Southern Lawmakers Sour on Detroit Deal?
Byline: Associated Press
WASHINGTON If its no surprise Michigan lawmakers are behind the pitch for a $25 billion lifeline for Detroit automakers, then it might be just as predictable Southerners would be leading the charge against it.
Southern politicians have spent years luring foreign automakers to build cars in their states, with huge success. South Carolina has BMW. Mississippi recently landed a major plant for Toyota Motor Corp. Alabama boasts plants run by Mercedes-Benz, Hyundai and Honda.
In Georgia, the governor recently began using a Kia SUV in honor of the companys planned $1.2 billion manufacturing facility there.
Its not that Southerners are secretly wishing for the Big Three to collapse. But if those automakers were to falter, the new players are poised to ramp up production and possibly turn the South into the next Detroit.
"In the long run, having fewer competitors or weaker competitors is generally a good thing," said Efraim Levy, a senior auto industry analyst with Standard & Poors. "It would contribute to a greater relative strength in the South."
The regional divide is not black and white. Most Southern states still have a stake in the well-being of the Big Three and would suffer their own losses if the companies dramatically scaled back operations or closed their doors.
Kentucky and Tennessee have large GM plants, for example, and major auto suppliers are scattered across the region. In addition, the foreign automakers could see temporary supply disruptions in a destabilized market.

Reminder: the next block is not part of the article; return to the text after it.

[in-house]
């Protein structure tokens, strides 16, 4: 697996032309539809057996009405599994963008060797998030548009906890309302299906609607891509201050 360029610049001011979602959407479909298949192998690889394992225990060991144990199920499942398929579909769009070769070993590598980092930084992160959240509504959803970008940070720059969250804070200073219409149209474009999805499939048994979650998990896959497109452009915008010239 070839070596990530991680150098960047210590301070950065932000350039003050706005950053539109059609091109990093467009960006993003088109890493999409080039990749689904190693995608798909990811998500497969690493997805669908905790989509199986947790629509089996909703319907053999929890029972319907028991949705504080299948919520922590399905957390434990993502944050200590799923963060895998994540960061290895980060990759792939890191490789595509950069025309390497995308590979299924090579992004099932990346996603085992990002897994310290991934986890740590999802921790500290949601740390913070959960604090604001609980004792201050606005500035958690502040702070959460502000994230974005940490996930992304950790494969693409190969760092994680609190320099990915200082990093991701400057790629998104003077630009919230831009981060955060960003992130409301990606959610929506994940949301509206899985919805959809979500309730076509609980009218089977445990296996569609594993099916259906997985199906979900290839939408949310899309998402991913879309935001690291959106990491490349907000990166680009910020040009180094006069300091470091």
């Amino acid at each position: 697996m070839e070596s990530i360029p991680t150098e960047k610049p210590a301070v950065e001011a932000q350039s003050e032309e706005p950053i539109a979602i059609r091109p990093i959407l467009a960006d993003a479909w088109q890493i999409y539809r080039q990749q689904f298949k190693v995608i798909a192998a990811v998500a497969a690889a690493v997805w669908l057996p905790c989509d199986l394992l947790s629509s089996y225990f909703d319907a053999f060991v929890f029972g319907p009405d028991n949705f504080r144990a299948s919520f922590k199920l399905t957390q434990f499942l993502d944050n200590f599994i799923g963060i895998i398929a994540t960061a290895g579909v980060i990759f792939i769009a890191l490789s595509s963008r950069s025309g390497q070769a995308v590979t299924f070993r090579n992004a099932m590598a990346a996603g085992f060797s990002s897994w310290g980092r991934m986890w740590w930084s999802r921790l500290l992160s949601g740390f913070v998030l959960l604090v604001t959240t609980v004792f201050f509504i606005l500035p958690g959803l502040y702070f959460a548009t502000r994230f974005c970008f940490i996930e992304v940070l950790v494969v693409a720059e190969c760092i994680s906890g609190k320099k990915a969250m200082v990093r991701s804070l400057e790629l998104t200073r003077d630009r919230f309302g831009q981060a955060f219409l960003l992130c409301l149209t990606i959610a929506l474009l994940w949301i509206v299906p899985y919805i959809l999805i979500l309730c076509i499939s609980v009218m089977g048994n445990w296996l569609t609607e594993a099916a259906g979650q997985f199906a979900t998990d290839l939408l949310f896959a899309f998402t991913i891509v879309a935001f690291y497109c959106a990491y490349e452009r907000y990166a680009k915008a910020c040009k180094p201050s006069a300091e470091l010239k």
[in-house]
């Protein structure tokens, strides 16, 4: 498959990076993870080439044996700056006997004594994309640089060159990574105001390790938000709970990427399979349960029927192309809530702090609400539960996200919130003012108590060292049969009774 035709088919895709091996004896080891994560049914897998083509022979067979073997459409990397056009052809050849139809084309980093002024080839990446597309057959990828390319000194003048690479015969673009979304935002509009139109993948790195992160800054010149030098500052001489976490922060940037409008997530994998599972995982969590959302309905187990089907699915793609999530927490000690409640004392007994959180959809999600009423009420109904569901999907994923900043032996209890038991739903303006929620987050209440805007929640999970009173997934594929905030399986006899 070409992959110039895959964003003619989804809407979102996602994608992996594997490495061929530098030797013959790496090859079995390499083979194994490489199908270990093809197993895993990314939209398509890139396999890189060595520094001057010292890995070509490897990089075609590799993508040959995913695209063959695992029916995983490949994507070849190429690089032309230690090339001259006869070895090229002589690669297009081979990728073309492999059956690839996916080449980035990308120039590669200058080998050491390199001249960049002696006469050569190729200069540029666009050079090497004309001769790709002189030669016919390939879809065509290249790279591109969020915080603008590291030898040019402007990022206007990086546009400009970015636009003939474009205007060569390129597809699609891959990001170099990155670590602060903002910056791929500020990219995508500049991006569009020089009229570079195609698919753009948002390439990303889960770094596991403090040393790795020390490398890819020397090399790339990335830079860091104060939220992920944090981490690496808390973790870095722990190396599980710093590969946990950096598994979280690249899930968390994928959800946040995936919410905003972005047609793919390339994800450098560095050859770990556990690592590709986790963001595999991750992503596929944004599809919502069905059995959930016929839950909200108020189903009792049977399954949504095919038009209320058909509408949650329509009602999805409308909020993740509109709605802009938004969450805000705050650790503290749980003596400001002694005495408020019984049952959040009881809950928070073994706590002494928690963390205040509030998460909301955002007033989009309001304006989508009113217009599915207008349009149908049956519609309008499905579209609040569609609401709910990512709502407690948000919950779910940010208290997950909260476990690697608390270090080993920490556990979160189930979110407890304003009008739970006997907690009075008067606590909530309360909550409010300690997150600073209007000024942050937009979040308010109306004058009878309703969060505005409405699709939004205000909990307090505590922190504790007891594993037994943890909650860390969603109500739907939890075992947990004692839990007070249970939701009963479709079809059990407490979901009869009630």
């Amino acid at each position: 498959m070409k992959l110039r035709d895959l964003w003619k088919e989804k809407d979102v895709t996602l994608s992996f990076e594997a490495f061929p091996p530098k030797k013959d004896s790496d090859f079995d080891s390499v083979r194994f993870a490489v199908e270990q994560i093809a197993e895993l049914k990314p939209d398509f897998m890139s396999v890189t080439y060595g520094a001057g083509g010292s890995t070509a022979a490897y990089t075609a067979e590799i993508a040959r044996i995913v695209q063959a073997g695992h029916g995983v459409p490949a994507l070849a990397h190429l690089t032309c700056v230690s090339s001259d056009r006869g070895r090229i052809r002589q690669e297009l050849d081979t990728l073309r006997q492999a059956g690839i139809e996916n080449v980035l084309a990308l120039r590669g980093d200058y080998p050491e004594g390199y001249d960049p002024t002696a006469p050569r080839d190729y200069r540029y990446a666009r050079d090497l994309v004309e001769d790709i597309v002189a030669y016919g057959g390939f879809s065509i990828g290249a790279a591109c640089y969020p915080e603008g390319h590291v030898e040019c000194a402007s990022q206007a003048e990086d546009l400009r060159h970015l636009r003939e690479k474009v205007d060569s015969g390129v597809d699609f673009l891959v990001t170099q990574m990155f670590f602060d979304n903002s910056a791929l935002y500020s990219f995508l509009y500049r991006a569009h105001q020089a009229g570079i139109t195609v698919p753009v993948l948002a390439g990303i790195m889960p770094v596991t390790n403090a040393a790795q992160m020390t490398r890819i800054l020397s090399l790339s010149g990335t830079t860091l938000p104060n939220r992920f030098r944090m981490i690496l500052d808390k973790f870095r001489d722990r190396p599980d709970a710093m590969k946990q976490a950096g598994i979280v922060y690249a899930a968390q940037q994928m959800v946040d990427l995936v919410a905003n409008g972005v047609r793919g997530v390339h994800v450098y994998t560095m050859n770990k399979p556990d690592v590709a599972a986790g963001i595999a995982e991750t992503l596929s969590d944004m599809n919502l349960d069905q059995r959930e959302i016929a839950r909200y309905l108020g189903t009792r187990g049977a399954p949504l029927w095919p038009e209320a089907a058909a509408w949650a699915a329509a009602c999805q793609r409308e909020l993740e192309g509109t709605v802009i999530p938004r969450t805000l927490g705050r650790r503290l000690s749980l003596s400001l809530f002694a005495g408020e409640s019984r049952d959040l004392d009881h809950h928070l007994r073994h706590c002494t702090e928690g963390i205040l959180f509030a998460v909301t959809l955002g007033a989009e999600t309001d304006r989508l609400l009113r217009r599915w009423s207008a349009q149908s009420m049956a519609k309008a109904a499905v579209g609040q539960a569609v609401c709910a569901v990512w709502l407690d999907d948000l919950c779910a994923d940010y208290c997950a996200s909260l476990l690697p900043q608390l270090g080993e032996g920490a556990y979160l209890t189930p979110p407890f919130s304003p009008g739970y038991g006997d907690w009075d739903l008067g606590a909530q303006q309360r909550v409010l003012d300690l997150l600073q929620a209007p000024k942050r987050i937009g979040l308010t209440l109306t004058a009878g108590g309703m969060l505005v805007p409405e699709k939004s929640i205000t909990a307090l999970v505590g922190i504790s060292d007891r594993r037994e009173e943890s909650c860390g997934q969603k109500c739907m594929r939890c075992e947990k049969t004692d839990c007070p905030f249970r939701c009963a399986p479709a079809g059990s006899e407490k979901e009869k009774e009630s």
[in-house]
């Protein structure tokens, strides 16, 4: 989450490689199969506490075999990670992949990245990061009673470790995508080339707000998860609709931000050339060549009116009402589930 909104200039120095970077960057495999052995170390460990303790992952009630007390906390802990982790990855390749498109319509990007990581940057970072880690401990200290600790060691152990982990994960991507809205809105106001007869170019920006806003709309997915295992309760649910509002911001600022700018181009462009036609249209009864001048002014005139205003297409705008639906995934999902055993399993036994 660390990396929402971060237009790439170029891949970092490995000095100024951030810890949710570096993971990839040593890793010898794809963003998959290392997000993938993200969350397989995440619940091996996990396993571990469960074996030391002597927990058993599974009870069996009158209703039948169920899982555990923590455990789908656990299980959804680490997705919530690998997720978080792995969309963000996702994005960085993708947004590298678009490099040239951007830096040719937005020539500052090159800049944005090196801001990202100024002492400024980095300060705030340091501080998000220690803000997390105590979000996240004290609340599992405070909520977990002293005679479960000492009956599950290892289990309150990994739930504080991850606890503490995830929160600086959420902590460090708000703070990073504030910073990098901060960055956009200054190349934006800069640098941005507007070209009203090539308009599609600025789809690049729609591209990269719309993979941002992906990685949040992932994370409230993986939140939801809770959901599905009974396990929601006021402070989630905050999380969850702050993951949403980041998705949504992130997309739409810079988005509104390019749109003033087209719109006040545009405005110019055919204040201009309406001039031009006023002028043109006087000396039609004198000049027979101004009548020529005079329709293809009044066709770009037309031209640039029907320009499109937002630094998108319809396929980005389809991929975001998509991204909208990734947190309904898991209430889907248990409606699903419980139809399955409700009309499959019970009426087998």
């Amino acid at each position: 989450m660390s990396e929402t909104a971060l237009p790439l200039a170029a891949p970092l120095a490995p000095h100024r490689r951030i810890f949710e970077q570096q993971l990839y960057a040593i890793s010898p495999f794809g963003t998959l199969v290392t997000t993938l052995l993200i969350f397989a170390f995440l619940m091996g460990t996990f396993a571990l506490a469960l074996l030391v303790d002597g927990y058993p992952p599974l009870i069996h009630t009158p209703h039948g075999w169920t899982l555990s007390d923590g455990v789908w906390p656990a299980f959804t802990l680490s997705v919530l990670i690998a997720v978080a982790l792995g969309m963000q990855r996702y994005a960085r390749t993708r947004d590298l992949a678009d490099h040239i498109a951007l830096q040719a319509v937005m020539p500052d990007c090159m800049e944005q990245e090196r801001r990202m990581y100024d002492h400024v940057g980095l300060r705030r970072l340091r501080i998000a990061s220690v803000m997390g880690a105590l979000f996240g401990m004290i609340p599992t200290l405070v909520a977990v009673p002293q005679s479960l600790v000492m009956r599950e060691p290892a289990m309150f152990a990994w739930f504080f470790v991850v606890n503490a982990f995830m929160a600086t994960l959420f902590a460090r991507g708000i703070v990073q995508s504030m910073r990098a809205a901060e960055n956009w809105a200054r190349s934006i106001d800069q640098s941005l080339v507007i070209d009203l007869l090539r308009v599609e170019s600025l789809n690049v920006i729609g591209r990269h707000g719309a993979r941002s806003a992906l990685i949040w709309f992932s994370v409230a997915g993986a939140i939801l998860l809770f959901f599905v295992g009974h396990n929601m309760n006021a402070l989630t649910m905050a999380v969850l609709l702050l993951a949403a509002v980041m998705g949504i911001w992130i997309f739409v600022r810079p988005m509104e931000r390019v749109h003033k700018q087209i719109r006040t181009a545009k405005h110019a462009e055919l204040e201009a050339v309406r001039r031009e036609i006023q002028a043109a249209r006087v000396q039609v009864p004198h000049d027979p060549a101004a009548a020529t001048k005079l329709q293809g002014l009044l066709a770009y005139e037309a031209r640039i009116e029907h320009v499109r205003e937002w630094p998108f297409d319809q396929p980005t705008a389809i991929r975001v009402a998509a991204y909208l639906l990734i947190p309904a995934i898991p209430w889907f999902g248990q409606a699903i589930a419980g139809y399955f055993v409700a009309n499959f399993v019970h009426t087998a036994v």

But just as U.S. consumers have increasingly turned to foreign cars, the foreign makers have made clear their preference for the union-resistant South as a U.S. manufacturing base. Increasingly, the states economic interests and those of their political leaders are realigning accordingly.
In Alabama, the number of auto industry jobs has more than doubled to nearly 50,000 since 2001, according to the Alabama Automotive Manufacturers Association. The vast majority of the positions are tied to new Honda, Hyundai and Mercedes plants. Meanwhile, Delphi Corp., GMs former parts operation, is closing a plant outside Huntsville that once employed about 5,000 people.
In Tennessee, General Motors is planning to slow down production at its 3,500-worker plant in Spring Hill south of Nashville. Nissan Motor Co., meanwhile, has more than 6,500 employees in the state, and Volkswagen is set to break ground on a Chattanooga assembly plant that will provide about 2,000 jobs. …